Content Creator Stories: Ethan, advertising and the ostomy life

Before streaming services were a thing, I watched a lot of commercials. Frequently I’d see commercials of much older men and women living active, healthy, and happy lifestyles discussing how happy they were with their ostomy and incontinence supply company and inviting you to give their brand a try so that you, too, could live your best ostomy life.
I thought these were the strangest commercials for a few reasons:
1- How could there possibly be enough people who needed these supplies to have frequent commercials about them? I had never heard of a single person needing these things and had certainly never seen these products in real life.
2- I never, ever wanted to get old because only elderly people were presented in the advertising and, therefore, these must be supplies for the senior crowd. Getting old seemed distinctly unappealing.
3- I was convinced that the advertising was a flat-out lie. No way on earth could someone need incontinence supplies and also want to go walk on the beach at sunset with their spouse. These were items necessary for very sick people in hospitals and for individuals who were homebound due to illness and disability. Certainly they weren’t meant for seemingly healthy, active, and happy individuals. 
All of my preconceived notions about healthcare, disposable medical supplies, and bodies in general have been continually dismantled since Ethan was born.
Ethan is the most joyful and fearless three-year-old I have ever met. The youngest of four siblings, he is as rough and tumble as he is kind and thoughtful. He loves Broadway musicals and Lightning McQueen equally, and he lives that best ostomy life that I thought was both a lie and reserved for the elderly.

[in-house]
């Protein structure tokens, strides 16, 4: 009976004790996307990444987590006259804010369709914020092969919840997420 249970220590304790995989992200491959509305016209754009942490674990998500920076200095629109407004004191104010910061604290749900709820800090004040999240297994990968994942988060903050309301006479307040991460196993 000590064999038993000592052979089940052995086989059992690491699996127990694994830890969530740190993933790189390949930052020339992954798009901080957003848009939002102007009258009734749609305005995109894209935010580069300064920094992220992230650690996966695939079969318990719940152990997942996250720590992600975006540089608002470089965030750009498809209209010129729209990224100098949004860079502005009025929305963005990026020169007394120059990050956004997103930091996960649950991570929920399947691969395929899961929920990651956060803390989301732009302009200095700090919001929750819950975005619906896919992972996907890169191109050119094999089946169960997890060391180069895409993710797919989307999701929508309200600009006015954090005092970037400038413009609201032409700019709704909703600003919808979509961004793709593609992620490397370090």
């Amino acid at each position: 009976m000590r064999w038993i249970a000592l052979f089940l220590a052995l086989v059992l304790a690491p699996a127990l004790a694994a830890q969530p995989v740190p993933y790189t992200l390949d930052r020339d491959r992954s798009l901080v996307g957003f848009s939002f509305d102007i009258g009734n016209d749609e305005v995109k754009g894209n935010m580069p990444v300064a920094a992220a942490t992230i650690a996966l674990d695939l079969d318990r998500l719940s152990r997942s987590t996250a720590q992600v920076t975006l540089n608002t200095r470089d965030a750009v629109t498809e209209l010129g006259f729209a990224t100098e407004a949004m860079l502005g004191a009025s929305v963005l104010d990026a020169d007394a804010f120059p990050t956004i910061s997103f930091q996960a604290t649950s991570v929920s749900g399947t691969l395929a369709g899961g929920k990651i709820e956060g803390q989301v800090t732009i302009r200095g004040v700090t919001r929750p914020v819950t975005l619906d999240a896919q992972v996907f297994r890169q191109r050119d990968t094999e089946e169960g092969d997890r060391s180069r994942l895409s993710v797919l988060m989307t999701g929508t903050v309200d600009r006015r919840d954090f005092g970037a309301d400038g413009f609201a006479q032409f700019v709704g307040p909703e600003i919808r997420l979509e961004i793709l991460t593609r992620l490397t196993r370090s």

Born six weeks prematurely with a sacrococcygeal teratoma that destroyed his pelvic organs and left him with diversions for both his urine and stool, Ethan was the exact opposite of the men and women in the commercials. 
It took me a great deal of time to become comfortable caring for those diversions. My first time changing a colostomy bag ended with me almost fainting and the NICU nurse having to rush to get me a chair before I hit the floor. It was not a glamorous process. Those early days were especially traumatic and overwhelming, but as I settled into this new life of being mother to a medically complex child, I became acutely aware of a distinct lack of representation in advertisement of children like Ethan. 
I never could have comprehended how many children in this country alone live and thrive with bowel and bladder diversions. Commercials that could have informed, instead, led me to the false assumption that these ailments and issues were contained to a specific demographic.
When GroVia reached out to ask if my husband and I would be comfortable with Ethan modeling products that we already use and love, we were ecstatic and immediately jumped at the idea. Having Ethan model a diaper was so much more than just a fun experience for us. It was an opportunity to invite conversation about how the need for these diversions don’t stick to a certain demographic. There are thousands of children with diversions just like Ethan, and those children deserve to see bodies like theirs represented in the very products that have saved their lives.
We are overjoyed to be able to share Ethan’s journey with GroVia fans and customers. Much like the men and women in those old commercials, Ethan is active and happy.... living his best ostomy life!
Christine is a 30-something mother of four and a bonus niece living a different kind of dream next to the Rocky Mountains. She is a strong advocate for access to resources in the world of pediatric healthcare and behavioral services. Her family of seven can often be found singing along in the car to a Broadway soundtrack and creating fan theories for their favorite Marvel movies. Christine has been cloth diapering with GroVia for over ten years!  Follow her on Instagram: cdabondi84 

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